Teachers may also request accommodation for reasons of family responsibility. For example, such an accommodation might be needed if a close family member with whom a teacher lives or for whom they are legally required to provide in-person care is at greater risk of severe and permanent complications or death should they contract COVID-19, and the family member’s doctor states that the teacher must take every possible precaution to avoid exposure to COVID-19 and therefore cannot return to school. It could also apply if a teacher has no childcare but is expected to report to work.

The process and advice for seeking accommodation when a family member is affected is similar to that described above; however, the family member’s medical providers must provide the requisite documentation, not the teacher’s physician. As well, it is important to note that for these types of accommodations, a teacher must be able to demonstrate that they have thoroughly investigated the availability of other reasonable alternatives, apart from employer accommodation, for providing care for the family member. Again, only requirements supported by appropriate medical documentation will trigger the duty to accommodate, and the employer is only required to accommodate to the point of undue hardship.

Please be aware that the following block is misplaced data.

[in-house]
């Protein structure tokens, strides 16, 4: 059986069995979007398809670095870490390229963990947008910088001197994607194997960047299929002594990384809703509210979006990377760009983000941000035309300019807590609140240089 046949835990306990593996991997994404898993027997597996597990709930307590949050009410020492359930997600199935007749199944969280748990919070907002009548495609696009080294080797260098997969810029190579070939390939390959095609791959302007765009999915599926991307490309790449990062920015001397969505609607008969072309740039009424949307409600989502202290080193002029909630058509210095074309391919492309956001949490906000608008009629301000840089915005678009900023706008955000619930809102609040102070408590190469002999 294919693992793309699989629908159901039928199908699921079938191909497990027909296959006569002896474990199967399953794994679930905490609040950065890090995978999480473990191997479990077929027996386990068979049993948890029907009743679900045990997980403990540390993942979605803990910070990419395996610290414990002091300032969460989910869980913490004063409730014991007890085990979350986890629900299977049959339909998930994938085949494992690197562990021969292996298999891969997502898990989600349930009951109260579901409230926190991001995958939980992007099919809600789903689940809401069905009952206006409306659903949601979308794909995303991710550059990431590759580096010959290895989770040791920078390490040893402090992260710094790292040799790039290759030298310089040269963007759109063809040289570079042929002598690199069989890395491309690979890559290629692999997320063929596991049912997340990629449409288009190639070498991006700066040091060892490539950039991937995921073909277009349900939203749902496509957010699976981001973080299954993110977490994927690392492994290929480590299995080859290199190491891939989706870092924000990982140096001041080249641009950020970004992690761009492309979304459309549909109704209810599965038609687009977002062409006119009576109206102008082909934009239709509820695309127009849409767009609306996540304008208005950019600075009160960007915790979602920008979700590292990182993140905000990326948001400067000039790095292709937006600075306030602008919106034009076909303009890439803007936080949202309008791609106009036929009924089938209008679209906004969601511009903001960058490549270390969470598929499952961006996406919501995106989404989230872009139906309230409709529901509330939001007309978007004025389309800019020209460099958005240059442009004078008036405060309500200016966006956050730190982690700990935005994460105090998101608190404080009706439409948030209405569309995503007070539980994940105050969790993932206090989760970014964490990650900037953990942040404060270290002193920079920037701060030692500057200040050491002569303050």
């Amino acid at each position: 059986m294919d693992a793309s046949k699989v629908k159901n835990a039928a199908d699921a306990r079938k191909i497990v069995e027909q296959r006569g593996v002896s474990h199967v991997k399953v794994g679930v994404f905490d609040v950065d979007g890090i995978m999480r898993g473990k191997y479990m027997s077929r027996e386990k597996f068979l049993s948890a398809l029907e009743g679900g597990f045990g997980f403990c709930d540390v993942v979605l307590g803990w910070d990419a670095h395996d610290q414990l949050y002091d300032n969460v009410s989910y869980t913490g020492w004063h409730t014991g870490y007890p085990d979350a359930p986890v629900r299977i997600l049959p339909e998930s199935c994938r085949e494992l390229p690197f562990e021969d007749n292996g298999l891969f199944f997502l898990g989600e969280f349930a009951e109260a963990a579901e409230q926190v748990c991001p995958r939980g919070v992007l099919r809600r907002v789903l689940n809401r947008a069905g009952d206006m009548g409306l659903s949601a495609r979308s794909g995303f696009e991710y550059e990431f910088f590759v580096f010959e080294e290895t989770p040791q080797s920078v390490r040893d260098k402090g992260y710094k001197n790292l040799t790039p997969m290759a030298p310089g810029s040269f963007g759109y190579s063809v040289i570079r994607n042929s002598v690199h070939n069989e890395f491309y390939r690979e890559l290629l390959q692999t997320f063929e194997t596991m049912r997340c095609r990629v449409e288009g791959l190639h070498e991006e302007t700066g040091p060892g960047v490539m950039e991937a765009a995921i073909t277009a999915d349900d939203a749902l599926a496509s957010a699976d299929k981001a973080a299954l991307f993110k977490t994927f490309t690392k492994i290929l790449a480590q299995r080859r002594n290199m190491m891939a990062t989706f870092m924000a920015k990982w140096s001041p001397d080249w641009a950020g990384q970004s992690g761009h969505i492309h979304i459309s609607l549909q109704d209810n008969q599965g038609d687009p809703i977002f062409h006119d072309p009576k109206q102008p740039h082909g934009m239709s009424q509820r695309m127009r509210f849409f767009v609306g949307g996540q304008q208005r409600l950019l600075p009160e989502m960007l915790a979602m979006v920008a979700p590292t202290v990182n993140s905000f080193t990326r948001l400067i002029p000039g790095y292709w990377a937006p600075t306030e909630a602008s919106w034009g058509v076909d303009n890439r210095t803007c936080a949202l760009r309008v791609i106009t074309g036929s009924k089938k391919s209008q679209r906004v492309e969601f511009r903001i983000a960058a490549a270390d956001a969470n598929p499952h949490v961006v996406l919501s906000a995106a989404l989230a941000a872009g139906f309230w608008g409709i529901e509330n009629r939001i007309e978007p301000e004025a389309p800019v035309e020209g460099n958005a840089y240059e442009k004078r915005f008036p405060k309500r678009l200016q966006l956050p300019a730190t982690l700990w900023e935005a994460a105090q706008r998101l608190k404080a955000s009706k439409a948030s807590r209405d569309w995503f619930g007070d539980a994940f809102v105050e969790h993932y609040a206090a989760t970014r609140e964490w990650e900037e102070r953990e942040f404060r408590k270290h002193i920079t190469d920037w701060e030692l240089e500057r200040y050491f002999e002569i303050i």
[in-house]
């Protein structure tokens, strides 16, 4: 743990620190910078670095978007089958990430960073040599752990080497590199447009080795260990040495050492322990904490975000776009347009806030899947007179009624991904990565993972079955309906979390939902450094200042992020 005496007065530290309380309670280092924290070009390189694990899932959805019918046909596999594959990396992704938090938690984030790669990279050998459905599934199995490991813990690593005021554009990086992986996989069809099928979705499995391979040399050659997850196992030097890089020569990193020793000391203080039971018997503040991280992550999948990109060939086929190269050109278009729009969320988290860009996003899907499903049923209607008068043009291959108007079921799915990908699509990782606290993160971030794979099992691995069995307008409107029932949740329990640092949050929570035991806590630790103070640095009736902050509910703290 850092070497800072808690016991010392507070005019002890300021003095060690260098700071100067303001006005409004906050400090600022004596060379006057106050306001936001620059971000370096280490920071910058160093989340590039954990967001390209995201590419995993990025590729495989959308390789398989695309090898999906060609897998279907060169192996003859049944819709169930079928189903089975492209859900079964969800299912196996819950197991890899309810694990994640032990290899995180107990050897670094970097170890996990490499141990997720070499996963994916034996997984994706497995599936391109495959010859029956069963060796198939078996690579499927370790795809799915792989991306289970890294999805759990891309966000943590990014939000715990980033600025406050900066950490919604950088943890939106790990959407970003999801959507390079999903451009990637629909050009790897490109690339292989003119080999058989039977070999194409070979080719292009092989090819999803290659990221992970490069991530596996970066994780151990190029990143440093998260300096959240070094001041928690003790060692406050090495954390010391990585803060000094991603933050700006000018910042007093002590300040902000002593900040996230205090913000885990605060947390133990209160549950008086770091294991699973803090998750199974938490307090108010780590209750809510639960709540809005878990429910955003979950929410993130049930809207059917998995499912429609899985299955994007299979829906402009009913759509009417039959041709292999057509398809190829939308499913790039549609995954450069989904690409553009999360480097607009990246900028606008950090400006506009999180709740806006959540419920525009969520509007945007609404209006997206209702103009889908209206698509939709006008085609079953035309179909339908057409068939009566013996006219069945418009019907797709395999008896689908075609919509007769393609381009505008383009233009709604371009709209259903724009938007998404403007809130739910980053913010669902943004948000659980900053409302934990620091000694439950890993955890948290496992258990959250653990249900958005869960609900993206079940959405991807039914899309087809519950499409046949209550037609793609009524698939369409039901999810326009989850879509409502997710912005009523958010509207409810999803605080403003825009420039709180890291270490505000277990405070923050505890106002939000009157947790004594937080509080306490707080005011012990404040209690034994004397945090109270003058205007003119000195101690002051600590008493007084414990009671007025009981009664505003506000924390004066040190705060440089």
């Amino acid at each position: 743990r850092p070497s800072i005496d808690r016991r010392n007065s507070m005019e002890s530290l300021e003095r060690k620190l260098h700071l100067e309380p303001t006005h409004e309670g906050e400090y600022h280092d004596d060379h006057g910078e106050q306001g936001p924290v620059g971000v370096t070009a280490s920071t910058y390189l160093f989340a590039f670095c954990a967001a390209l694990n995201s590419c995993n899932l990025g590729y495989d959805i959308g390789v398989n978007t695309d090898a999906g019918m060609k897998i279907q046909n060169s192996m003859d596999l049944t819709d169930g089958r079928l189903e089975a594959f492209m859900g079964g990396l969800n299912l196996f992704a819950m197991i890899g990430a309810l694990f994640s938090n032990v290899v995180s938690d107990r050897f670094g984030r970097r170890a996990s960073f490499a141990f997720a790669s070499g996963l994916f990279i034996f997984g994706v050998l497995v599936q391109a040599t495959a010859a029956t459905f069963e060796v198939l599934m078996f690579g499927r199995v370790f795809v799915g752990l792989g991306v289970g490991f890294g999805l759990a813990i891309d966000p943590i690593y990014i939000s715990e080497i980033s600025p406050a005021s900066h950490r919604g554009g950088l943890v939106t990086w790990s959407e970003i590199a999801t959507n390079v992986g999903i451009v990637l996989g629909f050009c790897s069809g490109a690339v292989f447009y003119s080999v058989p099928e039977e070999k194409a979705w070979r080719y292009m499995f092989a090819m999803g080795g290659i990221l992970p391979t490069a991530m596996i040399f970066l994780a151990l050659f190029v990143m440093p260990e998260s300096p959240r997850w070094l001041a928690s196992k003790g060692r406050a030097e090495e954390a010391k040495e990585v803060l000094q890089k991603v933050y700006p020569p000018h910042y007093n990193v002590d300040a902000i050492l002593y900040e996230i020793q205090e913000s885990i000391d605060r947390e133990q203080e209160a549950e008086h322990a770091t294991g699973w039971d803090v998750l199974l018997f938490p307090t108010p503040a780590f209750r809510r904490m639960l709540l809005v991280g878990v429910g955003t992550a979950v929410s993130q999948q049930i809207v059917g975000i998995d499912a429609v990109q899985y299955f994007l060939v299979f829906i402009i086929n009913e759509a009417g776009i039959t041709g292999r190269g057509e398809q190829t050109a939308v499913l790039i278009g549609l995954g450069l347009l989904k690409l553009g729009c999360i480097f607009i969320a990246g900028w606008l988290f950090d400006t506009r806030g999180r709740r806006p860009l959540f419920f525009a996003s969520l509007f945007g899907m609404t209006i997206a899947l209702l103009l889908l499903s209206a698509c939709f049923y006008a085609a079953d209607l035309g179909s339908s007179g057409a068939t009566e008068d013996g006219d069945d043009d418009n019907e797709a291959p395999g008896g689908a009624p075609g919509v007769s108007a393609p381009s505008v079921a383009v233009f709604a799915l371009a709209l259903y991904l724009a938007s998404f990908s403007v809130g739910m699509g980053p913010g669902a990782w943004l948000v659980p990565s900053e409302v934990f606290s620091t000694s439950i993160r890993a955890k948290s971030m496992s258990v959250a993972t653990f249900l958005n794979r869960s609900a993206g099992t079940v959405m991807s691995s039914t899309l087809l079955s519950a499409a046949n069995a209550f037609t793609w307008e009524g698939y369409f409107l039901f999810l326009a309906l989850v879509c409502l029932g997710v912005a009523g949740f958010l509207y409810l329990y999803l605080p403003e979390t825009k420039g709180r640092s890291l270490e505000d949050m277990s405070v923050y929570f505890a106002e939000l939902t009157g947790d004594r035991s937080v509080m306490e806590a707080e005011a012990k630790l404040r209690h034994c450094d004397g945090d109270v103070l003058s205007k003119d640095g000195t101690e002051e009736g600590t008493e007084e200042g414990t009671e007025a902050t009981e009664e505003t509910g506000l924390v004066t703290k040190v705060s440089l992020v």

With respect to childcare requirements in particular, members for whom such family responsibilities interfere with the ability to attend in person at school should refer to the following information:

  1. Consider what accommodation you need. Are you requesting to teach online from home?  Are you requesting an unpaid leave?  (With the exception of family leave [three days per school year], the employer is not obligated to provide paid leave in such circumstances.)
  2. Let your employer know about your situation as soon as possible by contacting Human Resources, in writing, copying your school administration.  Teachers seeking accommodation may need to provide appropriate documentation to support their request.